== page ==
Purpose. Credo. Passion. High Five. Some of the gears that move the outcome of competition.
Photo and design courtesy of ARHATS
For centuries, millennia and beyond, competition has been one of the forces that determined the growth and outcome of the inhabitants and its interconnections in this ecosystem.
Competition is generally understood in all categories of life that are aware to all of us. Seek. Gather. Protect and create.
However, human being’s purpose of use of competition has evolved and developed beyond the general use of competition.
Our continuous hikes to comfort continuously revamps our individual goals of competition. This advancement may seem unrelenting, yet it can be beautiful so lets use it wisely.
Generally, to compete is to “win” and “lose.” This overtone has been the locus of what we have been acclimated to. A trophy. Recognition.
Just because one benefit of competition are rewards, we should not expect it to advance our and other’s happiness on both ends of any playing field.
By understanding the authentic purpose each and every one of us have, the professional or recreational game that we live through becomes less about our general association with why we believe we are involved in competition or to the extent to how we believe competition reaches our individual or collective goals.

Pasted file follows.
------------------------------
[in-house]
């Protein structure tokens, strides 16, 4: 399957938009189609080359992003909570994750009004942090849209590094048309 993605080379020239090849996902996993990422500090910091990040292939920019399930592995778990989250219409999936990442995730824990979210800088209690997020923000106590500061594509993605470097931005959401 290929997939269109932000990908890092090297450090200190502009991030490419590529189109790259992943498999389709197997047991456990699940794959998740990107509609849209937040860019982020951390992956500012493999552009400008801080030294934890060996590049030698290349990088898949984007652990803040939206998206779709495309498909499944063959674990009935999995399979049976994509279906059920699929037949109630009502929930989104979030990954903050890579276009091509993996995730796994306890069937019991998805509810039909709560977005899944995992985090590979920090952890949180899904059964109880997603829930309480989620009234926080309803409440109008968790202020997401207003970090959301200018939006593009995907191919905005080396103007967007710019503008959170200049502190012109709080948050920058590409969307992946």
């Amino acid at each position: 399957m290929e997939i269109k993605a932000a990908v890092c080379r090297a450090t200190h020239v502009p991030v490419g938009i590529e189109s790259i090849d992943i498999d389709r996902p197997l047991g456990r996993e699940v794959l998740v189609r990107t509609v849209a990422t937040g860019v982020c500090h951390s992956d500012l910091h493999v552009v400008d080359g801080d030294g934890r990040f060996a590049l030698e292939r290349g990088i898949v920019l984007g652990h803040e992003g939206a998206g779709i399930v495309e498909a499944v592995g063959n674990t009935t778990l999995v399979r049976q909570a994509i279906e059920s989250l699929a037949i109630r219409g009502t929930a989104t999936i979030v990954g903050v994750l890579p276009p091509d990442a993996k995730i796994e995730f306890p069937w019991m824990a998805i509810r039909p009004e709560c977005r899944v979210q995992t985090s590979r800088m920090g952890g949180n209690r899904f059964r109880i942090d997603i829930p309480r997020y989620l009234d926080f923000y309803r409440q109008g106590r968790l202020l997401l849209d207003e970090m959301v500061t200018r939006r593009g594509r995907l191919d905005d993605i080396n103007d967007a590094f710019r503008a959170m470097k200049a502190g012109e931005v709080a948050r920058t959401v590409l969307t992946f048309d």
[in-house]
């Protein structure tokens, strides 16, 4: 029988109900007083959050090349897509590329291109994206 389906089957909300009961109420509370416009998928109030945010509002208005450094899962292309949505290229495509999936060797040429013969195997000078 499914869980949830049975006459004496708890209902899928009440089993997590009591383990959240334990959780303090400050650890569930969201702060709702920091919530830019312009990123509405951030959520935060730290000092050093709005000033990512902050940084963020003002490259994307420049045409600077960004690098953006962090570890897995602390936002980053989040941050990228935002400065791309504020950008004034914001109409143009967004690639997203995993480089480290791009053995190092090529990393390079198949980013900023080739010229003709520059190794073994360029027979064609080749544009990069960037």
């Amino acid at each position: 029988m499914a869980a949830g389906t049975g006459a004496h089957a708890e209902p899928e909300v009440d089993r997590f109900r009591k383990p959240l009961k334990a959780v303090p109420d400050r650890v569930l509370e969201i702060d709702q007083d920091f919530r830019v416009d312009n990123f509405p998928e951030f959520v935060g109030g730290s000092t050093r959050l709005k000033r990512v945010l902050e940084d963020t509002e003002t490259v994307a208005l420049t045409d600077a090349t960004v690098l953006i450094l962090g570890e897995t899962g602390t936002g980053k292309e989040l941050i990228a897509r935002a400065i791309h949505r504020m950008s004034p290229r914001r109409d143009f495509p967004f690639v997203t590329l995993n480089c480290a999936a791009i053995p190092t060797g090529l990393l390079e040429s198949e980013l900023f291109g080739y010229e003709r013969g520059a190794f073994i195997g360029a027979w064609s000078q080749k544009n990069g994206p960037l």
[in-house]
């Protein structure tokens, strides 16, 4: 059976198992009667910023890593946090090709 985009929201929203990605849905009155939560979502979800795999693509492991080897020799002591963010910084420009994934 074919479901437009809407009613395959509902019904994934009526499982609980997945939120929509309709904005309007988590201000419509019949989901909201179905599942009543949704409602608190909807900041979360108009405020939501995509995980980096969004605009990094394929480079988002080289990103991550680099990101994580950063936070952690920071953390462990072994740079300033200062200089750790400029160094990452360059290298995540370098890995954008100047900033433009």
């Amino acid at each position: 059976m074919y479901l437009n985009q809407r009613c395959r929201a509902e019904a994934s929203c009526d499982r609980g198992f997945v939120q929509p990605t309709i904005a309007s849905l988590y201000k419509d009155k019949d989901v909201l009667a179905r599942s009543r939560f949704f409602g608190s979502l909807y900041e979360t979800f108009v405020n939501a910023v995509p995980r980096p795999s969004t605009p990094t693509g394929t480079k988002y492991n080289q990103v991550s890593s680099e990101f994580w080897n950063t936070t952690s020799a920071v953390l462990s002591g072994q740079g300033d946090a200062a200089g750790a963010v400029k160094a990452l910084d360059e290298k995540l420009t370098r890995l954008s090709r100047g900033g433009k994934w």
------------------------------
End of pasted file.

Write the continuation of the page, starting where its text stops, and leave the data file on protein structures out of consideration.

What ever the philosophy may be why one competes, competition has transformed into a powerful developmental tool. Not just the random tool for reaching your artificial interests, but the escape of closed thought.
Competition can be both good and bad. Like any sport or activity that you participate in, your happiness from the outcome of the activity is determined by how you approach it and how you reciprocate from the end. What defines your strength or weakness in the activity is up to your credo and entrance.
If you believe that you must compete in order to attain and share joy with others, then that happiness will depend on your philosophy and purpose.
November 3, 2016 & Updated on October 20th, 2017
Contributor: D Cheng
Ego is just a barrier to the purpose and outcome of competition.